With the markets and the economy seeing continued effects from the COVID-19 pandemic, many investors are likely turning their attention toward the next calendar year. The following trends and concerns could shape the investment landscape in 2022.
- Going into 2022, among the key market sectors to watch are oil, gold, autos, services, and housing.
- Other key areas of concern include tapering, interest rates, inflation, payment for order flow (PFOF), and antitrust.
- Expect ongoing political battles over federal spending and the debt ceiling, climate change, and student debt.
- The new head of the Consumer Financial Protection Bureau (CFPB) may reshape policy.
- President Biden has reappointed Jerome Powell as Federal Reserve Board (FRB) chair.
- However, three other seats on the seven-member FRB will be filled with Biden's picks.
- Labor market issues, including the impact of COVID-19 vaccine mandates, also should be at the forefront.
- The new global minimum corporate tax rate will start to take shape, with impacts on multinational corporations.
The price of crude oil, as measured by West Texas Intermediate (WTI), surged by about 79% from start of 2021 to early November from roughly $47 per barrel to about $84. Since then, the price has declined to around $70 by Dec. 15, 2021, trimming the year-to-date rise to about 49%. The increase can be attributed partly to the economic recovery from the pandemic and partly to growing supply restrictions, as the Biden administration implements an anti-oil agenda that limits oil exploration and production in the U.S., a trend that is likely to continue into 2022.
Inflation has been rising, with the all items version of the Consumer Price Index for All Urban Consumers (CPI-U) recording a 6.8% increase during the 12 months through November 2021. This was the largest 12-month increase since the 12-month period ending in June 1982. Gold reached a recent peak of about $1,950 per troy ounce in January 2021 but has traded in a range roughly around $1,800 since mid-2021. Expectations of future inflation rates are likely to drive fluctuations in the price of gold in 2022.
Used cars have been a hot market, partly due to supply bottlenecks for semiconductor chips that have been limiting the production of new cars. Record high prices for both new and used cars, as well as for rental cars, are likely to persist into 2023.
The service sector—particularly travel, tourism, and hospitality—has had especially long-lasting negative impacts from COVID-19. It remains unclear whether a strong turnaround can be expected in 2022.
New home sales have been surging, even as the median price hit a new record high of $407,700 in October 2021, up by 17.5% from the same month in 2020. According to a research note, "A combination of lower rates, easier lending standards and, perhaps, a renewed bout of COVID fear in cities, has driven the turnaround." How long these trends persist in the remainder of 2021 and into 2022 remains to be seen.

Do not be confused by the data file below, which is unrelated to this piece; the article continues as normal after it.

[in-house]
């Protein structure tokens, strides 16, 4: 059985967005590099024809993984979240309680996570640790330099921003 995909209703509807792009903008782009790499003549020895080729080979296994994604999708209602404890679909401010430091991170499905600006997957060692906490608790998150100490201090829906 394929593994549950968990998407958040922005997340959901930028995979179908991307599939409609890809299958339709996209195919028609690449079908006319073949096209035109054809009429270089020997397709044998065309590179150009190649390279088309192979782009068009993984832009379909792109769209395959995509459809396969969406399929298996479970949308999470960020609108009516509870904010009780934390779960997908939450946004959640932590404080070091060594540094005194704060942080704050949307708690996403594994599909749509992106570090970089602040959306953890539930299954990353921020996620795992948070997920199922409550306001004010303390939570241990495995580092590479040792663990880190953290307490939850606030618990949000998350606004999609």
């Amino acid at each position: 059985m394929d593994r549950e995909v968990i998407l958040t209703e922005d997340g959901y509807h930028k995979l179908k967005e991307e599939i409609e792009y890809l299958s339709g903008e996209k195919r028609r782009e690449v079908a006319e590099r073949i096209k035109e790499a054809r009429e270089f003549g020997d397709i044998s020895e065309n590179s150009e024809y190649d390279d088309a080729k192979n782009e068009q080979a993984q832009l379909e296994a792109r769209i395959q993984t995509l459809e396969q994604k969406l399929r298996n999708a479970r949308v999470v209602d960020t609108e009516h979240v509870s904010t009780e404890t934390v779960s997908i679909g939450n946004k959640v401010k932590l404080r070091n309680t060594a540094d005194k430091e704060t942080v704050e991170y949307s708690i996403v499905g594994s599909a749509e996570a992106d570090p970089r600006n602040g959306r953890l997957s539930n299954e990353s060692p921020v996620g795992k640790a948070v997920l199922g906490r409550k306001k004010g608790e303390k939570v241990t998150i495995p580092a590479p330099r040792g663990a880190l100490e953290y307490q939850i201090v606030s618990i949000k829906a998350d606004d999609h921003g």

Regulation and Federal Reserve Policy
The U.S. Securities and Exchange Commission (SEC) has been considering a full ban on the payment for order flow (PFOF), as SEC Chairman Gary Gensler sees "an inherent conflict of interest." PFOF became a hot topic in 2021 mainly in relation to Robinhood Markets, Inc. (HOOD). If the SEC restricts the practice in 2022, this will upend the business models of brokerage firms such as Robinhood and perhaps dampen the recent surge in active trading and speculation by retail investors.
Federal Reserve Board (FRB) Chair Jerome Powell announced on Dec. 15, 2021 that the Federal Open Market Committee (FOMC) has decided to accelerate its tapering of net new purchases of bonds, in response to a strengthening economy and rising inflation. These purchases had been $120 billion per month, but are now being reduced to zero by March 2022.
Powell has insisted that, despite tapering, the Fed's stance will remain "accommodative," still seeking to keep interest rates near zero. Indeed, even after tapering, the Fed will continue to have a bond portfolio worth around $8.5 trillion, about twice its pre-pandemic value and nearly ten times its value in mid-2007. As a result, the reaction of the stock and bond markets has been muted so far.
The Federal Reserve System has been exploring policy responses to the rise of cryptocurrencies and digital currencies. Federal Reserve Chair Jerome Powell has acknowledged publicly that the Fed is actively assessing whether it should create a central bank digital currency (CBDC). Before making that step, the Fed will seek the views of many key constituencies. "It is important to do it right, rather than fast," Fed Chair Powell has stated, emphasizing that such an initiative would only be undertaken with broad support from both the Congress and the Executive Branch of the federal government.